“[Travellers are] still living in cold and damp conditions. At times children were left sleeping on damp mattresses because of water leaks and condensation. They may have to go out to a cold container to go the toilet in the middle of the night. Their outdoor play areas are either non-existent or could be infested with pests. They have to live in overcrowded conditions. And what’s most distressing is that they know it, they feel it, and they are anxious about it,” 
“I can’t afford to keep the place warm. The second the heater goes off it’s freezing, there’s no double glazing, no insulation. The children go to bed early with extra blankets, it’s the only way to keep them warm […] I sit up with a candle rather than turn on the lights because I can’t afford the electric.” 
2.3 Cultural Barriers:
The cultural practices and historic lifestyle of the Travellers can create barriers to mainstream energy services. Lack of understanding of their unique needs may result in inappropriate policy solutions that fail to address their energy poverty effectively.
Policymakers and energy providers need to broaden their focus to include Traveller-specific accommodation. Travellers live in a variety of types of dwelling, but halting sites, for example, have different requirements to a semi-detached house.
This issue of cultural competence has been about for years. It should become a mandatory thing for services, they are doing a lot of damage out there. I know of those who won’t attend a Traveller area in case they are attacked. How can they offer services if they believe the community is savage?” 
I am an Irish Traveller … I grew up on a site …. and I have always been used to living in caravans with my family. I got married and I couldn’t stay with my parents because there wasn’t enough room to move another trailer. I went to the homeless (authorities), but we weren’t in priority need so we ended up in a squat. (…) I am now living in a flat …. I am grateful for a roof over my head but I really don’t want to live here. I feel like a fraud living in a flat because I feel I am going against my culture. It’s just not me to be in a flat but I have no choice.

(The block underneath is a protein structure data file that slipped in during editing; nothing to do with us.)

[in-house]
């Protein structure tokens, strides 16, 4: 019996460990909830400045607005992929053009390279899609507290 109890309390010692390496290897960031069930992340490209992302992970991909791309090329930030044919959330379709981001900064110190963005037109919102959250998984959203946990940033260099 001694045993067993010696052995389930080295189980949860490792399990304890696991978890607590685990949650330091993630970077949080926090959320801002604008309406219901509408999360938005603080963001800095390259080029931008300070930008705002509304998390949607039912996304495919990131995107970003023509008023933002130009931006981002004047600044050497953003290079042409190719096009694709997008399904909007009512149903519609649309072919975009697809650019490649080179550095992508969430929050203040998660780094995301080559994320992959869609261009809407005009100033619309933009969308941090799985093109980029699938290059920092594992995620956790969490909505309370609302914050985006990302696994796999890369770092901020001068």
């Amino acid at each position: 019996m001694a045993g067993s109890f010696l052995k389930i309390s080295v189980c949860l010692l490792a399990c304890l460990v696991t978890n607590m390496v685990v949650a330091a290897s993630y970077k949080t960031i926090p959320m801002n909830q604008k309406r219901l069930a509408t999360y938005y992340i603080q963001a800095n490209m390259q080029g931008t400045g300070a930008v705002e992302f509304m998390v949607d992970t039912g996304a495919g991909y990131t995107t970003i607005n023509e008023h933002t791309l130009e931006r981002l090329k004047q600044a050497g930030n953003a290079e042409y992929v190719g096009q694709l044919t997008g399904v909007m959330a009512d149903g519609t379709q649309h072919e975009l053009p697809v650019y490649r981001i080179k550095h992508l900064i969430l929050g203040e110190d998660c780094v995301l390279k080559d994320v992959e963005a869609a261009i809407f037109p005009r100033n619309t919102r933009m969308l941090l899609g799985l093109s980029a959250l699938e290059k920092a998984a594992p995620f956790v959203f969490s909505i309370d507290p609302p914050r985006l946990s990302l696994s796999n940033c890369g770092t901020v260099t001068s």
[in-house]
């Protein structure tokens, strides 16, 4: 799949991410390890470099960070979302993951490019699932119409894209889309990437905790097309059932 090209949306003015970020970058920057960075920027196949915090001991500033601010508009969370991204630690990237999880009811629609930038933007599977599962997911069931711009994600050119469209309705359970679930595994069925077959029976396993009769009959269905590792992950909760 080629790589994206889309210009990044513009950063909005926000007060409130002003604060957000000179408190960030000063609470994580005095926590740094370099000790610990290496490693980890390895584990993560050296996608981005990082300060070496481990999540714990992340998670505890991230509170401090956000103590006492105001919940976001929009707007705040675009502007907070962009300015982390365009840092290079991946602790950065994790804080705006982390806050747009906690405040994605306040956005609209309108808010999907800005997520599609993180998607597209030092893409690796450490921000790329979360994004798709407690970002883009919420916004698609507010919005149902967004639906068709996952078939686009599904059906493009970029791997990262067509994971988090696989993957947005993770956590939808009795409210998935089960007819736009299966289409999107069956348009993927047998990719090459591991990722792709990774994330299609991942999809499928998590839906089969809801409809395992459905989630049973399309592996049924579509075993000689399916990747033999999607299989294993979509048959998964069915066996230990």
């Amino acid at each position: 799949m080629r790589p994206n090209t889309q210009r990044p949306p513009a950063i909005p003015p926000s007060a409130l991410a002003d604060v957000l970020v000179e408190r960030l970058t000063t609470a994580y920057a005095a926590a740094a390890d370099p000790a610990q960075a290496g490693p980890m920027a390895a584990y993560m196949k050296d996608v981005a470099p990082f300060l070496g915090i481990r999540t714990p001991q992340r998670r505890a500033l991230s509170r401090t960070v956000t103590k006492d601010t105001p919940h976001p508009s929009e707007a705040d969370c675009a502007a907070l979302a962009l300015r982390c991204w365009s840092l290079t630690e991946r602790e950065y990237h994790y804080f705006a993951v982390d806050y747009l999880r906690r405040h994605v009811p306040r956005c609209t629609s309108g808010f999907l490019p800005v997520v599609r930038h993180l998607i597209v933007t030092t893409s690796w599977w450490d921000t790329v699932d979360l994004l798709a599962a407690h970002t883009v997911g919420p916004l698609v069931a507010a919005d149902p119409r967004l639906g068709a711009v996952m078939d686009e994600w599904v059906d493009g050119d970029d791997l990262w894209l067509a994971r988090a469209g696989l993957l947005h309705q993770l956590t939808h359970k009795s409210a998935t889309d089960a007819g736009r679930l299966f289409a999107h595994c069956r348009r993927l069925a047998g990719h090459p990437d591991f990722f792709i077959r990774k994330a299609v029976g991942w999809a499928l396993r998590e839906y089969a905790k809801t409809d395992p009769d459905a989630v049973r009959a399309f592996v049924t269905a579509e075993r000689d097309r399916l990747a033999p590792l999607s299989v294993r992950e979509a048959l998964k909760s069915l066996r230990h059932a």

Impact of Energy Poverty on Irish Travellers
3.1 Health and Safety Implications:
A host of energy related health and safety concerns have been observed among Irish Travellers owing to energy poverty. A recent study reported that 66% of Travellers dwelling in mobile homes stated that they had safety concerns related to their homes electricity supply. Other issues experienced included (i) poor air quality due to the use of unvented kerosene heaters, (ii) increased fire risk associated with the heavy reliance on candle use at night, (iii) a high risk of food contamination or poisoning because of intermittent refrigeration, and (iv) dampness and mould arising from inadequate heating systems. Inadequate heating and cooling in Traveller households exacerbate respiratory illnesses and other health issues, particularly affecting children and the elderly. Mental health can also suffer due to the stress and anxiety caused by living in energy-deficient conditions.
3.2 Education and Employment:
Energy poverty can hinder access to education, as children living in energy inefficient homes may face difficulties in concentrating and attending school regularly. Additionally, limited energy access impacts employment opportunities, further entrenching the cycle of poverty.
3.3 Environmental Consequences:
As energy-poor households struggle to afford proper energy sources, they may resort to burning fossil fuels or using inefficient appliances, contributing to environmental degradation and climate change. With a high dependence on diesel generators and fuel heaters to meet their energy needs, some Irish Travellers are highly reliant on fossil fuels, with no clear path for them to be included in the Irish transition to low or no carbon futures.
Issues of poor energy accessibility, brought about by intermittent or no existing mainstream electrical supply further affect traveller communities. Examples of such implications include: a significant shortage in night-time electricity due to the inability to operate generators throughout the night resulting in insufficient energy for space heating and food refrigeration; the inadequate electricity supply necessitates the washing of clothes in laundrettes; and the increased anxiety and stress associated with the unreliable supply of electricity from generators.
3.4 Economic Consequences: